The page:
1- What would you observe in a classroom in which the teacher's philosophy was primarily Reconstructionism? Progressivism? Essentialism? Perennialism? Existentialism? (Please give specific examples)
According to Lehay's Philosophic Inventory (1995): behaviorism, reconstructionism, progressivism, essentialism, and perennialism and existentialism.
1. Reconstructionism: To transform society.
Although reconstruction finds some of its roots in existentialism, it is primarily grounded in the work of pragmatists, like Dewey, Counts, Theodore Brameld, and Ivan Illich, and Paolo Freire.
If you were in a 'reconstructionism' classroom, you would observe the following:
? Teaching that everything in the world is relative and that human beings process that world in order to understand and change it.
? Teaching about transforming of the existing culture based upon their analysis of its inequities and fundamental flaws. They are critical of contemporary society and are viewed as social activists who address international as well as national concerns.
? Teachers providing students with the tools that will enable them to transform the contemporary world through language and high degree of literacy leads to power and become agents of change.
? Teachers playing a critical role in shaping culture, by demonstrating interest in the lives of children--the central responsibility with which they are charged by the state--working boldly and without ceasing for a better social order.
? Students being encouraged to establish useful goal e.g., transforms culture (http://ed.uwyo.edu/faculty/Day/PhilEducActivity.pdf).
Example of a Reconstructionist Class Activity
Ms. Long and her high school civics class have been studying the impact of local ordinances on their community. One ordinance that has caught their attention gives the county commission the power to sell vacant public land to developers. The students want to see a vacant lot near their school made into a park instead of being used to build a parking garage. They study the issue and decide to write a letter to the county commission asking for time to speak at the next county commission meeting. Students work in small groups to research their arguments, get feedback from community residents, and select a group of students to make a presentation, complete with a model of their ideas for the neighborhood park (http://ed.uwyo.edu/faculty/Day/PhilEducActivity.pdf).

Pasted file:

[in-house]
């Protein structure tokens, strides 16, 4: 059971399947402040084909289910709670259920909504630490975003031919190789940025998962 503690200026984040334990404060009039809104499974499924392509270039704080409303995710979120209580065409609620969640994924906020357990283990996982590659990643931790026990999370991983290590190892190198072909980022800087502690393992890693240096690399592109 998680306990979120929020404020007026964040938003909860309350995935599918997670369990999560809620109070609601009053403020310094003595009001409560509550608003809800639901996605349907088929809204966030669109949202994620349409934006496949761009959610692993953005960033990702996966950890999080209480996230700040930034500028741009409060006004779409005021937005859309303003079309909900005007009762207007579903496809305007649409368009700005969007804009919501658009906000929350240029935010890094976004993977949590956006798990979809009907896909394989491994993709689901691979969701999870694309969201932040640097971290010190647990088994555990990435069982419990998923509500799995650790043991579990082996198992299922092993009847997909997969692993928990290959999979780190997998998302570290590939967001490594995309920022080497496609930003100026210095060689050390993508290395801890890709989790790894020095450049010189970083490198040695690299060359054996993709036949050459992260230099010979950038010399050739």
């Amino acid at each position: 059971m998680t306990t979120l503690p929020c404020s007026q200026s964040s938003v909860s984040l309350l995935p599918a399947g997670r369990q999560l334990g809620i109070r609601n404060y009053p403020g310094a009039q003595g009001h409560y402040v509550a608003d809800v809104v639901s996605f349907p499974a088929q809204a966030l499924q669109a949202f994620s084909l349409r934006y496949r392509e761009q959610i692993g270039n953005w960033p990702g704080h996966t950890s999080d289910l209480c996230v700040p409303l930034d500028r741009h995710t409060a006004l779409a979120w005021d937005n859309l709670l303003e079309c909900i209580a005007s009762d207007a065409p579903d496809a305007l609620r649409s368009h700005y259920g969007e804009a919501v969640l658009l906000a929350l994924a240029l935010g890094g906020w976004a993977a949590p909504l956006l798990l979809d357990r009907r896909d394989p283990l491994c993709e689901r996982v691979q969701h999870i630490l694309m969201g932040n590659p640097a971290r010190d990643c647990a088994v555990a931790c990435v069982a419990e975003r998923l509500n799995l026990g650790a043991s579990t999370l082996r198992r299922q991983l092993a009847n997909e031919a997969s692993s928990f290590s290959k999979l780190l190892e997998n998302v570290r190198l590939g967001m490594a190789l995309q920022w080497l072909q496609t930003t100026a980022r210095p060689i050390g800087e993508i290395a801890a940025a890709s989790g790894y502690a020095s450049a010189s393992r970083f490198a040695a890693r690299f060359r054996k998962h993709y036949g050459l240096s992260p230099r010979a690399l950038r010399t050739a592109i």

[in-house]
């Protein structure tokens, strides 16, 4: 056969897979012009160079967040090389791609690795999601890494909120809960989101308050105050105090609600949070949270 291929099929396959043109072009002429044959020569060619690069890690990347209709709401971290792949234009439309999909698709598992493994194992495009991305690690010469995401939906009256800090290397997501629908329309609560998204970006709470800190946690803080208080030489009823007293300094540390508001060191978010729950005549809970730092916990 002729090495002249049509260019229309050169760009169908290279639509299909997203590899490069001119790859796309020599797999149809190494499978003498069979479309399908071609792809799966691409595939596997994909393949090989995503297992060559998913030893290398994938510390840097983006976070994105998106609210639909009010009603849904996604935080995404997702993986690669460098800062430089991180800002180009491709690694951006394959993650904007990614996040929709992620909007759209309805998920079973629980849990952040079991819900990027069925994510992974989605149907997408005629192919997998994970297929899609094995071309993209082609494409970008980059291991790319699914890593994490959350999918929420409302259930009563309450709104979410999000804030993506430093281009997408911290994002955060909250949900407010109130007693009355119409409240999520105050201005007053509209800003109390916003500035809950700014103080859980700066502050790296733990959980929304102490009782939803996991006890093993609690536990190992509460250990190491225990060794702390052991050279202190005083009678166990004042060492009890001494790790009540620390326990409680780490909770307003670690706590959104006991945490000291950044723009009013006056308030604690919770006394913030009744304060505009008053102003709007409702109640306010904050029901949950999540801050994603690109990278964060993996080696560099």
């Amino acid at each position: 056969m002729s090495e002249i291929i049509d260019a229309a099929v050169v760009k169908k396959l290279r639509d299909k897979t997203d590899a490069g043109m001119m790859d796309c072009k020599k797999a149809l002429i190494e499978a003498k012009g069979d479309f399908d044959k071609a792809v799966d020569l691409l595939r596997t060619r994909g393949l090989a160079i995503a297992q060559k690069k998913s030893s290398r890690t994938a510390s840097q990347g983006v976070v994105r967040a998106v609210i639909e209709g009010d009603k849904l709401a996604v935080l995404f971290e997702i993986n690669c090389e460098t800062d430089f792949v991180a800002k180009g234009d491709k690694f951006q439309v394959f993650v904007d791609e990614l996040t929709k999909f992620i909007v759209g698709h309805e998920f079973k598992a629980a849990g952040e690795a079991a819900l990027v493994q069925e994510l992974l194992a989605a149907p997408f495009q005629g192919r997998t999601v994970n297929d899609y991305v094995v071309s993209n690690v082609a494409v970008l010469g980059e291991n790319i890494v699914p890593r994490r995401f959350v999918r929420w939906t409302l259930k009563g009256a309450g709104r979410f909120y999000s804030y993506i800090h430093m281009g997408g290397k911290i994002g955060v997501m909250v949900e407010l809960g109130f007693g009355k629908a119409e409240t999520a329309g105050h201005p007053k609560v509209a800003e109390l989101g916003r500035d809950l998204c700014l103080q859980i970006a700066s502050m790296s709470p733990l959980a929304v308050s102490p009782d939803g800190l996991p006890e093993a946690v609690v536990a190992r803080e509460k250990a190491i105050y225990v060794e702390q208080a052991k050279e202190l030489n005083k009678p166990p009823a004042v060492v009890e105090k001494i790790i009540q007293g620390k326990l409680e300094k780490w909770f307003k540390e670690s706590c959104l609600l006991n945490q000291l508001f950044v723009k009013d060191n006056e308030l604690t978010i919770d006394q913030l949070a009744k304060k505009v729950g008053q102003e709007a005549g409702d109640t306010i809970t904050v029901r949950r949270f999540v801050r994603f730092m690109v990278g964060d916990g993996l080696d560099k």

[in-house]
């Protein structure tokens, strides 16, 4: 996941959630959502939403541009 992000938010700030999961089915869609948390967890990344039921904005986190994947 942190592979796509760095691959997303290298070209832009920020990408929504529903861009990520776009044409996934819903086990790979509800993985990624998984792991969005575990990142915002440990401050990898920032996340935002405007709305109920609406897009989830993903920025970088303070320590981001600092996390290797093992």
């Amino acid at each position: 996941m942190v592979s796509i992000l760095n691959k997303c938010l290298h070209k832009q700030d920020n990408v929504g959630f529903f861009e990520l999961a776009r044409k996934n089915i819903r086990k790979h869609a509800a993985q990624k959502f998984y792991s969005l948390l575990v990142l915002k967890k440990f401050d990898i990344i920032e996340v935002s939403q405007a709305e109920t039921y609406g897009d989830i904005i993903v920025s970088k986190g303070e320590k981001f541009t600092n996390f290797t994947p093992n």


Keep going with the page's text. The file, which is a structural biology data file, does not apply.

2. Progressivism: To solve problems by reflecting on experience.
In a Progressivism classroom, you would observe the following:
? Believing that people learn best from what they consider most relevant to their lives, progressivists center the curriculum around the experiences, interests, and abilities of students.
? Teachers planning lessons that arouse curiosity and push the students to a higher level of knowledge.
? In addition to reading textbooks, the students would be learning by doing.
? Often students would be leaving the classroom for fieldtrips during which they interact with nature or society.
? Teachers would also be stimulating the students' interests through thought-provoking games. For example, modified forms of the board game Monopoly have been used to illustrate the principles of capitalism and socialism.
? Students would be encouraged to interact with one another and to develop social virtues such as cooperation and tolerance for different points of view.
? Also, teachers would be frequently integrating their curricula, encouraging students to see connections across disciplines and to combine learning from several different subjects in one lesson.
? Emphasizes in their curricula would be the study of the natural and social sciences.
? Teachers would be exposing students to many new scientific, technological, and social developments, reflecting the progressivist notion that progress and change are fundamental.
? Students would also be exposed to a more democratic curriculum that recognizes accomplishments of women and minorities as well as white males. In addition, students solve problems in the classroom similar to those they will encounter outside of the schoolhouse; they learn to be flexible problem solvers.
? Believes that education should be a perpetually enriching process of ongoing growth, not merely a preparation for adult lives. They also deny the essentialist belief that the study of traditional subject matter is appropriate for all students, regardless of interest and personal experience.
? Including instruction in industrial arts and home economics; striving to make schooling both interesting and useful.
? Teaching that, ideally, the home, workplace, and schoolhouse blend together to generate a continuous, fulfilling learning experience in life.
? It is the progressivist dream that the dreary, seemingly irrelevant classroom exercises that so many adults recall from ...
Through discussions and examples, this solution explains what a person would observe in a classroom that reflects the following teacher's philosophies: reconstructionism, progressivism, essentialism, perennialism and existentialism, It also explains why it is importance to have a personal philosophy of education.
Writing a Personal Philosophy of Education
articulate, in a scholarly, one page essay, your personal philosophy of education. This essay (1½ to 2 pages in length) should present your personal beliefs about teaching, learning, students, and what the most important issues are in education. This is an opportunity for you to state what you believe to be right and true about current education issues, trends, and educational practices, and how that impacts your role as a teacher or administrator. It is also a reflective piece, providing insights into your constantly developing educational perspective.
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